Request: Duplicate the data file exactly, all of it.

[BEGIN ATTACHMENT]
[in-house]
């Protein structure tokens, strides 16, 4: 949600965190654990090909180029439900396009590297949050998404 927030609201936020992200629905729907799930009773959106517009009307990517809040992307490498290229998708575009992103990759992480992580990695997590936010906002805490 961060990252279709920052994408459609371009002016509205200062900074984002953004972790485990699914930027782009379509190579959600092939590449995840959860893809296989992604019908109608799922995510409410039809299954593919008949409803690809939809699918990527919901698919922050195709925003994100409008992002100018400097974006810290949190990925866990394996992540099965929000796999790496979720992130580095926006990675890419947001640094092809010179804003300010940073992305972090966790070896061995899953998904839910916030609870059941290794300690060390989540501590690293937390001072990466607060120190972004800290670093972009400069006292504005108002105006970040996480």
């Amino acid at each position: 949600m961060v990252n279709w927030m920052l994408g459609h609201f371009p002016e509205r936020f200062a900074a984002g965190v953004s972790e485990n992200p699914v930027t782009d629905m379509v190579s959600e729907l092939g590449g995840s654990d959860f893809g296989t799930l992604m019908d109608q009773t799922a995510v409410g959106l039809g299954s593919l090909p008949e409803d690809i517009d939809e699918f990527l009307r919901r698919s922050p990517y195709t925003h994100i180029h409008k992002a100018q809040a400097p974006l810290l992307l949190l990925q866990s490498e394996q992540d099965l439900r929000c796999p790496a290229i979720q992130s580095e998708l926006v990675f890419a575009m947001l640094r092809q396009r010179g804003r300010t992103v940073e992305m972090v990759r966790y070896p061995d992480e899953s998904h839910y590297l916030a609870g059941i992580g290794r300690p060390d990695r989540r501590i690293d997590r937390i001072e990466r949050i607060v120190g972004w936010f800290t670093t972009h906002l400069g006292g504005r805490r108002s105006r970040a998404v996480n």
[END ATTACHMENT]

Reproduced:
[in-house]
């Protein structure tokens, strides 16, 4: 949600965190654990090909180029439900396009590297949050998404 927030609201936020992200629905729907799930009773959106517009009307990517809040992307490498290229998708575009992103990759992480992580990695997590936010906002805490 961060990252279709920052994408459609371009002016509205200062900074984002953004972790485990699914930027782009379509190579959600092939590449995840959860893809296989992604019908109608799922995510409410039809299954593919008949409803690809939809699918990527919901698919922050195709925003994100409008992002100018400097974006810290949190990925866990394996992540099965929000796999790496979720992130580095926006990675890419947001640094092809010179804003300010940073992305972090966790070896061995899953998904839910916030609870059941290794300690060390989540501590690293937390001072990466607060120190972004800290670093972009400069006292504005108002105006970040996480």
């Amino acid at each position: 949600m961060v990252n279709w927030m920052l994408g459609h609201f371009p002016e509205r936020f200062a900074a984002g965190v953004s972790e485990n992200p699914v930027t782009d629905m379509v190579s959600e729907l092939g590449g995840s654990d959860f893809g296989t799930l992604m019908d109608q009773t799922a995510v409410g959106l039809g299954s593919l090909p008949e409803d690809i517009d939809e699918f990527l009307r919901r698919s922050p990517y195709t925003h994100i180029h409008k992002a100018q809040a400097p974006l810290l992307l949190l990925q866990s490498e394996q992540d099965l439900r929000c796999p790496a290229i979720q992130s580095e998708l926006v990675f890419a575009m947001l640094r092809q396009r010179g804003r300010t992103v940073e992305m972090v990759r966790y070896p061995d992480e899953s998904h839910y590297l916030a609870g059941i992580g290794r300690p060390d990695r989540r501590i690293d997590r937390i001072e990466r949050i607060v120190g972004w936010f800290t670093t972009h906002l400069g006292g504005r805490r108002s105006r970040a998404v996480n």